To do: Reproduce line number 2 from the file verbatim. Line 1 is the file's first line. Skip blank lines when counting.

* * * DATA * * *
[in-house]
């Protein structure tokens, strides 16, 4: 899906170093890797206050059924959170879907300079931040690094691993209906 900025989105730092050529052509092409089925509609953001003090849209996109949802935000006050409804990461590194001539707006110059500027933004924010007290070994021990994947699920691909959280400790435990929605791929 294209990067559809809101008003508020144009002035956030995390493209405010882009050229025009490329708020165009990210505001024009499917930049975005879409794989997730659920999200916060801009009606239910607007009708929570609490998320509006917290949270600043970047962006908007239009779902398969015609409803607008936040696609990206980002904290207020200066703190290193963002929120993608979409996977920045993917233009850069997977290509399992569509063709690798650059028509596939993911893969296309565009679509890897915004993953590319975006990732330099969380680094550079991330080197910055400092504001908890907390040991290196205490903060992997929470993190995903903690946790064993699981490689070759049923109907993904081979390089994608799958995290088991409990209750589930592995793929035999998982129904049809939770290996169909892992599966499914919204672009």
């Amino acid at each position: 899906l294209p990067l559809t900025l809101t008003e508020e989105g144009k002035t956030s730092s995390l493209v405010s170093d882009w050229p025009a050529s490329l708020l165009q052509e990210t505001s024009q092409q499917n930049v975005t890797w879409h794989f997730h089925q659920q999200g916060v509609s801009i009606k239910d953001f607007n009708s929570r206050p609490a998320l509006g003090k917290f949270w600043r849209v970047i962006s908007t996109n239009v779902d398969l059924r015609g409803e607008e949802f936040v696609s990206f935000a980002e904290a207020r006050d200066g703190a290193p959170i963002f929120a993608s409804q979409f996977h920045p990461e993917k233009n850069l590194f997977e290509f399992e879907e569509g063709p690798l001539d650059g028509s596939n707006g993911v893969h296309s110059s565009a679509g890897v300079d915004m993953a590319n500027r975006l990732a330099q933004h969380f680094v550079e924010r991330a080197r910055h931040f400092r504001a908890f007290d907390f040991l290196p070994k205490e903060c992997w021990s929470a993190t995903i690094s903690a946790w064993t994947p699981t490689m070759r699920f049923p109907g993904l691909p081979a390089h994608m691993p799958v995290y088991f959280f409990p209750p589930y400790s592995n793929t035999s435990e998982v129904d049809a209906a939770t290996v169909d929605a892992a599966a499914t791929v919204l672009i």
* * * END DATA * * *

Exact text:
């Protein structure tokens, strides 16, 4: 899906170093890797206050059924959170879907300079931040690094691993209906 900025989105730092050529052509092409089925509609953001003090849209996109949802935000006050409804990461590194001539707006110059500027933004924010007290070994021990994947699920691909959280400790435990929605791929 294209990067559809809101008003508020144009002035956030995390493209405010882009050229025009490329708020165009990210505001024009499917930049975005879409794989997730659920999200916060801009009606239910607007009708929570609490998320509006917290949270600043970047962006908007239009779902398969015609409803607008936040696609990206980002904290207020200066703190290193963002929120993608979409996977920045993917233009850069997977290509399992569509063709690798650059028509596939993911893969296309565009679509890897915004993953590319975006990732330099969380680094550079991330080197910055400092504001908890907390040991290196205490903060992997929470993190995903903690946790064993699981490689070759049923109907993904081979390089994608799958995290088991409990209750589930592995793929035999998982129904049809939770290996169909892992599966499914919204672009």